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Discussion Starter #1
Ok, so this is probably my 3rd trailer topic on the forum over the last couple of years, but I'm really about to pull the trigger this time :flag_of_truce:
I have it narrowed down to 2 trailers, both 20 ft car haulers with 2 foot dovetails. A Longhorn, and a PJ. There are some seemingly substantial differences between the two. Here are the ones that seem like they may matter.

Longhorn - Incandescent lighting, painted, 4 " channel wrap-around tongue, angle iron cross-members on 24" centers, steel fenders, brakes on one axle

PJ - led lighting, wiring inside steel conduit, 5" channel wrap-around tongue, 3" channel( looks like a little I-beam) cross members on 16" centers, aluminum fenders, powder coated top and bottom, brakes on both axles.

Both are 7k trailers. The deck on the Longhorn is a little lower, probably because of the difference in the cross members, and the Longhorn has about a 3" lip on the outside edges of the deck, which I could see might come in handy to hold lumber, etc in the deck, but might interfere with loading/unloading items from the sides.

Both have radial tires and Bulldog couplers.

I have never bought a large trailer, so I'm agonizing over the decision. The heaviest thing I could see myself hauling is the 3038e, so the extra beef in the frame of the PJ might not be needed. That said, it gives the impression of an overall much more substantial trailer, albeit at a 20% premium compared to the Longhorn.

Would really like to hear some experienced opinions on this, as I'm a noob to the trailer game. Thanks!
 

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Check your state laws regarding brakes - it may be required to have brakes on ALL axles

You don't say what you are towing it with, but brakes on both axles may be a ok idea, great idea or the BEST idea, depending on the TV

assuming you are in Louisiana

LOUISIANA
A trailer or semitrailer that weighs at least 3,000 lbs. must be equipped with brakes adequate to control the movement of and to stop and to hold the towing vehicle and trailer or semitrailer.

These brakes must be designed so that the driver of the towing motor vehicle can apply the brakes from the towing vehicle itself and adequately stop both the towing vehicle and the trailer or semitrailer.

Every trailer or semitrailer manufactured after 1962 must be equipped with brakes upon all wheels.

Every trailer or semitrailer between 3,001 and 5,000 lbs. only requires brakes on 1 axle.
 

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The longhorn sounds like a budget trailer with regular lights and brakes one axle, my guess is there is little paint prep too. PJ has a seriously good reputation all over the country, you can't go wrong with them. Buy once, cry once...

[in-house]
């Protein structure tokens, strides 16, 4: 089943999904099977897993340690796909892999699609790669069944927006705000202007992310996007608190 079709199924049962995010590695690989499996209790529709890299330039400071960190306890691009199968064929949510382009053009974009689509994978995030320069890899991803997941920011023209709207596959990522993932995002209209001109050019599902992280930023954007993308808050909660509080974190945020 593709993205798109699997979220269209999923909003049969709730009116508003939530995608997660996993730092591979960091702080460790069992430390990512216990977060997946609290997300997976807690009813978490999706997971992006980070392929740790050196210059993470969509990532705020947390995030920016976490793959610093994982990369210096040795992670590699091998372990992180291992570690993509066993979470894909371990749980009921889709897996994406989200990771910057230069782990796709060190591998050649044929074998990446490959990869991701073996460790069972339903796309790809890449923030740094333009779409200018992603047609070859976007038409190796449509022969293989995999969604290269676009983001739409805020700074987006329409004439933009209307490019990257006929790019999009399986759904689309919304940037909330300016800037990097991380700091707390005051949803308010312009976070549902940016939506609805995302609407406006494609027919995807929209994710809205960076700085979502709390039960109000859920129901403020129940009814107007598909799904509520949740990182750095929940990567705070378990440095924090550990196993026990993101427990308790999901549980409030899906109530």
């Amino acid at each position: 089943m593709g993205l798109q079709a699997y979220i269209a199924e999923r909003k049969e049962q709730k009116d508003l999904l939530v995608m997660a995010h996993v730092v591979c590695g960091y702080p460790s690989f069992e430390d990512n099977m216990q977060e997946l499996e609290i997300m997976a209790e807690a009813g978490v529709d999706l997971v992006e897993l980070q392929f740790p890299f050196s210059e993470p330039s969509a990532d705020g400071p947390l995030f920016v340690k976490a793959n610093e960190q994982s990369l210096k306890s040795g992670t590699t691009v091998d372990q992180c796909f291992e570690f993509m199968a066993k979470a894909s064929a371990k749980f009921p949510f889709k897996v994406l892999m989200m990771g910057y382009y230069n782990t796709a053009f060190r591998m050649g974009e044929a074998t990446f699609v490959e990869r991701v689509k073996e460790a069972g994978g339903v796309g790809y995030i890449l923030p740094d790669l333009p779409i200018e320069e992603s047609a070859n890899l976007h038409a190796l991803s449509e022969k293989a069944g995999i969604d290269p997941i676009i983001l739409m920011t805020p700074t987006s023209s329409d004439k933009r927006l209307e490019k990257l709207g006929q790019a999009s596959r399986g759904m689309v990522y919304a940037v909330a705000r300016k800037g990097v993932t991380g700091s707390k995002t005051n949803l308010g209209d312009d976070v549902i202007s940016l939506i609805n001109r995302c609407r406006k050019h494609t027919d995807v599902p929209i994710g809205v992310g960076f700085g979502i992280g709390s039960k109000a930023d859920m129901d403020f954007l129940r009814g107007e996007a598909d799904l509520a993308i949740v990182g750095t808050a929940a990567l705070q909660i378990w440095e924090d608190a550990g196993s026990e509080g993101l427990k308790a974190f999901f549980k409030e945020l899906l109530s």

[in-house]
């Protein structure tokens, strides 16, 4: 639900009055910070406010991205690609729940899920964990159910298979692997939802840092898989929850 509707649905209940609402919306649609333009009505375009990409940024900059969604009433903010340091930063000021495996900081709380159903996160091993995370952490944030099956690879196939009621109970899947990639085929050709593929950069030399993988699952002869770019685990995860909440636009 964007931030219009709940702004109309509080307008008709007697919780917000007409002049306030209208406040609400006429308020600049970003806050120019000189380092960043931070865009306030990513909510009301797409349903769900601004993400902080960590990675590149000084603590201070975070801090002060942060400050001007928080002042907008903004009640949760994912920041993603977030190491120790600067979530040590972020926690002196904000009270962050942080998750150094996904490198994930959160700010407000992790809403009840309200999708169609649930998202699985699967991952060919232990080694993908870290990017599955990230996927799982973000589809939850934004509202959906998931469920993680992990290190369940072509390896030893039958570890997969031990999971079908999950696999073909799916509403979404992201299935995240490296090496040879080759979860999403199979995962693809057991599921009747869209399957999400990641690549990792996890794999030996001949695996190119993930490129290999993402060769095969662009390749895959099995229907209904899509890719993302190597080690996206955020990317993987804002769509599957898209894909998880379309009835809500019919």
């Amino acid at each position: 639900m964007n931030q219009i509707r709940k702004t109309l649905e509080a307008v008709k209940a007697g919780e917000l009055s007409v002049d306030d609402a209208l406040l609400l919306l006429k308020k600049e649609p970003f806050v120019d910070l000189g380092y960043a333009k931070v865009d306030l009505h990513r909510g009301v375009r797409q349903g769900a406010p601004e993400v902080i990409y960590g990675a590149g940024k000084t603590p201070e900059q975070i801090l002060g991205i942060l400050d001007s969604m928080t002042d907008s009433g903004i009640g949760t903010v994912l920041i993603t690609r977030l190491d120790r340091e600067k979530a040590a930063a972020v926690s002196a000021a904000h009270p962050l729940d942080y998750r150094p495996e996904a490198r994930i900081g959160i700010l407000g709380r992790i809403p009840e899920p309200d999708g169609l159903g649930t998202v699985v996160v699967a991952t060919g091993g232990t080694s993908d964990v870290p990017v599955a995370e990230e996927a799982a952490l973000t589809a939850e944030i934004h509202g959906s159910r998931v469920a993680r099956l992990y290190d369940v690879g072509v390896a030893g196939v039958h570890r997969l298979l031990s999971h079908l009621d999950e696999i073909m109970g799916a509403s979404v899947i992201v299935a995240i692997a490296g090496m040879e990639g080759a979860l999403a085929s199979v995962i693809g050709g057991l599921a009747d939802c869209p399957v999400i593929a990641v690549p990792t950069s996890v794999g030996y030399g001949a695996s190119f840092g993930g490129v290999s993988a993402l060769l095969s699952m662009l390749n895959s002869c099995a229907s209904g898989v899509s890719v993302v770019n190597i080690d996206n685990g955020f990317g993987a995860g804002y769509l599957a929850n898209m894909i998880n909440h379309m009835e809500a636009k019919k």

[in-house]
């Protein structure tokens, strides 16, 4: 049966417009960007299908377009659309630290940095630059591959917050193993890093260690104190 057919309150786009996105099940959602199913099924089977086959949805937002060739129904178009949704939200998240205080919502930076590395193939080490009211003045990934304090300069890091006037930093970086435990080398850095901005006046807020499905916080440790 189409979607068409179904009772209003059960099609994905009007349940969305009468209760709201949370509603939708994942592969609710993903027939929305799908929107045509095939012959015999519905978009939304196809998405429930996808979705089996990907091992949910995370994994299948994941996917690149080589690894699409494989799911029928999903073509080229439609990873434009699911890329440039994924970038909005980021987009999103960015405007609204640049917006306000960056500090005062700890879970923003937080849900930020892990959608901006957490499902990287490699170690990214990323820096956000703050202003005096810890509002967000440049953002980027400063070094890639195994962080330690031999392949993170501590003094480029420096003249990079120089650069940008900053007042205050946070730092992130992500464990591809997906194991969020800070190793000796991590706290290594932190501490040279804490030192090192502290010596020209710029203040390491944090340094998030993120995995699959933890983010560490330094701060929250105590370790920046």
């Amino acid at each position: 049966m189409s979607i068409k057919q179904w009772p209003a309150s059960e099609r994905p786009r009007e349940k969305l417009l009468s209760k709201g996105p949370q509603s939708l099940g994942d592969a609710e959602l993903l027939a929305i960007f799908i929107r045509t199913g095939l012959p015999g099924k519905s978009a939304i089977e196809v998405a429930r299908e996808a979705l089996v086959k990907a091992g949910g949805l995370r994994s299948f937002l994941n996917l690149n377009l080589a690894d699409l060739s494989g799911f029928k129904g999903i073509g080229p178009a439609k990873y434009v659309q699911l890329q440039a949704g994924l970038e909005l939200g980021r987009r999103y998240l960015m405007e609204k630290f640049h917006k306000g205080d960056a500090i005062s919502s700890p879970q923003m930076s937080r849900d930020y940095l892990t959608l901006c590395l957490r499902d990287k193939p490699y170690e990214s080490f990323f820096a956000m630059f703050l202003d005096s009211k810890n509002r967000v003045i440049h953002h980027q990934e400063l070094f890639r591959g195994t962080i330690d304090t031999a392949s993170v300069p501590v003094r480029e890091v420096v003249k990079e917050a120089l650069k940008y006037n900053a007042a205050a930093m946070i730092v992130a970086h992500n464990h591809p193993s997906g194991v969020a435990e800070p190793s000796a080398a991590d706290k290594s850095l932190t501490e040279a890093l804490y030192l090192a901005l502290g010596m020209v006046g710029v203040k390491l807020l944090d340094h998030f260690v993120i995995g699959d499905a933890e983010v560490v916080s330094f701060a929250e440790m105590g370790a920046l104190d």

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Discussion Starter #4
Tow vehicle is a '19 Ram. I dont think* brakes would be required on both, but I've heard its reasonably easy to add brakes to an axle if needed. No personal experience though.

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Discussion Starter #5
The longhorn sounds like a budget trailer with regular lights and brakes one axle, my guess is there is little paint prep too. PJ has a seriously good reputation all over the country, you can't go wrong with them. Buy once, cry once...
That's what my goal is on the buying and crying. I havent read much in the way of bad reviews on PJ. I cant find much of anything on the Longhorn review wise or anyone that has one, pretty common trailer on the lots around here though.

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7K and brakes on 1 axle? Don't do it. Spend it now or spend it twice later. For your safety and everyone else on the road, get the PJ. PJ makes a high quality product.
 

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Brakes on all trailer axles. Period. :good2:
 

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There are several "Good" trailer manufacturers in and around the southeast.

PJ
B and A
Gator
Big tex
Forgive me if I forget someone

They are basically like Ford/Chevy/Dodge super duties at the moment - all 3 of them are good, one may be slightly better at one thing and worse at another but by and large they are all "Good" Trailers are much the same way. The 20-30ft dual axle, flatbed, bumper or gooseneck is an EXTREMELY competitive market. They are all trying to angle on price and features. Then some are just cheap so they can advertise a price hundreds below the "Good" guys, but nothing is free, you have luckily found where they have skimped and if you can live with that corner cutting fine, if not, buy the trailer you know you should and never look back.

BTW - I just went thru this same thing several months ago
 

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Discussion Starter #9
Thanks so much for the thoughts, exactly the kind of things I was looking for. Fortunately my wife is of the same opinion as yall.